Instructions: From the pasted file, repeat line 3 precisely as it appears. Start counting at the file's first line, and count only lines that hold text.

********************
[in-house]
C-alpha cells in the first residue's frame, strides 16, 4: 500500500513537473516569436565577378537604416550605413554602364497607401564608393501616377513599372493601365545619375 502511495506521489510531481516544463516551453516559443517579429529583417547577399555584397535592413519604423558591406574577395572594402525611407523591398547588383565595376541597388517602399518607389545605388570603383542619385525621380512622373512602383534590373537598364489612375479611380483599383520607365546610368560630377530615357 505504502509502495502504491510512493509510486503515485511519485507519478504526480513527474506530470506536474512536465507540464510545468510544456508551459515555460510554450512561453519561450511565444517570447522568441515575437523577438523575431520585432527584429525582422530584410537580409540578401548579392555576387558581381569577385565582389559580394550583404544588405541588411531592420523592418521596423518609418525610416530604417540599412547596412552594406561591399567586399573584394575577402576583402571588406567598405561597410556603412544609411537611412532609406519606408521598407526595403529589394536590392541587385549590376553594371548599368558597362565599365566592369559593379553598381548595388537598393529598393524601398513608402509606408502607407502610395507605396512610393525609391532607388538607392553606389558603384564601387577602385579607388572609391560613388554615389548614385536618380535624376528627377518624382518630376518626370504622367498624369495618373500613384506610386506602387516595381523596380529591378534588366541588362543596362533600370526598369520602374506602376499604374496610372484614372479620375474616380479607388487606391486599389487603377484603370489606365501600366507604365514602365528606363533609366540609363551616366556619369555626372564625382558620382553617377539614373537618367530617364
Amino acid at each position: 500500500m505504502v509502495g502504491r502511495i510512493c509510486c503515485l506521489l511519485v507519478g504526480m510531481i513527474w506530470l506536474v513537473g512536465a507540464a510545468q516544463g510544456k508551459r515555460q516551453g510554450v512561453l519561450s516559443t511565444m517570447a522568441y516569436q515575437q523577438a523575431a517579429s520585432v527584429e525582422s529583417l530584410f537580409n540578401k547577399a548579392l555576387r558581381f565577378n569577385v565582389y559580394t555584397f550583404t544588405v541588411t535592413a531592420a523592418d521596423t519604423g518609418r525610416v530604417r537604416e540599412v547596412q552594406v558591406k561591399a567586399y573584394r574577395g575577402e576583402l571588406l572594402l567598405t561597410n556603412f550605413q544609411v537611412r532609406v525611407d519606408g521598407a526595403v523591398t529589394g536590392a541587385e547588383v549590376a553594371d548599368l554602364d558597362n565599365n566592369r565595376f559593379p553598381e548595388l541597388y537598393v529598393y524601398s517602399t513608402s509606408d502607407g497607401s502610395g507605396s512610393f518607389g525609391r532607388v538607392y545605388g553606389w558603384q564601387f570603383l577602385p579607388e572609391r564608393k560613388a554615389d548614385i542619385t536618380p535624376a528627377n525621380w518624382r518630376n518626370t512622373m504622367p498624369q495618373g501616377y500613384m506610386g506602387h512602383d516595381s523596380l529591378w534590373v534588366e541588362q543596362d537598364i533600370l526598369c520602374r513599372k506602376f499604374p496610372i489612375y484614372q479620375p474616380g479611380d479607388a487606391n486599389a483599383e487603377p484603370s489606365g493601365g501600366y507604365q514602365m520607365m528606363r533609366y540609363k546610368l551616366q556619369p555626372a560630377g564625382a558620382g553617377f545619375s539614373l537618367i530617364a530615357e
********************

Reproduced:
Amino acid at each position: 500500500m505504502v509502495g502504491r502511495i510512493c509510486c503515485l506521489l511519485v507519478g504526480m510531481i513527474w506530470l506536474v513537473g512536465a507540464a510545468q516544463g510544456k508551459r515555460q516551453g510554450v512561453l519561450s516559443t511565444m517570447a522568441y516569436q515575437q523577438a523575431a517579429s520585432v527584429e525582422s529583417l530584410f537580409n540578401k547577399a548579392l555576387r558581381f565577378n569577385v565582389y559580394t555584397f550583404t544588405v541588411t535592413a531592420a523592418d521596423t519604423g518609418r525610416v530604417r537604416e540599412v547596412q552594406v558591406k561591399a567586399y573584394r574577395g575577402e576583402l571588406l572594402l567598405t561597410n556603412f550605413q544609411v537611412r532609406v525611407d519606408g521598407a526595403v523591398t529589394g536590392a541587385e547588383v549590376a553594371d548599368l554602364d558597362n565599365n566592369r565595376f559593379p553598381e548595388l541597388y537598393v529598393y524601398s517602399t513608402s509606408d502607407g497607401s502610395g507605396s512610393f518607389g525609391r532607388v538607392y545605388g553606389w558603384q564601387f570603383l577602385p579607388e572609391r564608393k560613388a554615389d548614385i542619385t536618380p535624376a528627377n525621380w518624382r518630376n518626370t512622373m504622367p498624369q495618373g501616377y500613384m506610386g506602387h512602383d516595381s523596380l529591378w534590373v534588366e541588362q543596362d537598364i533600370l526598369c520602374r513599372k506602376f499604374p496610372i489612375y484614372q479620375p474616380g479611380d479607388a487606391n486599389a483599383e487603377p484603370s489606365g493601365g501600366y507604365q514602365m520607365m528606363r533609366y540609363k546610368l551616366q556619369p555626372a560630377g564625382a558620382g553617377f545619375s539614373l537618367i530617364a530615357e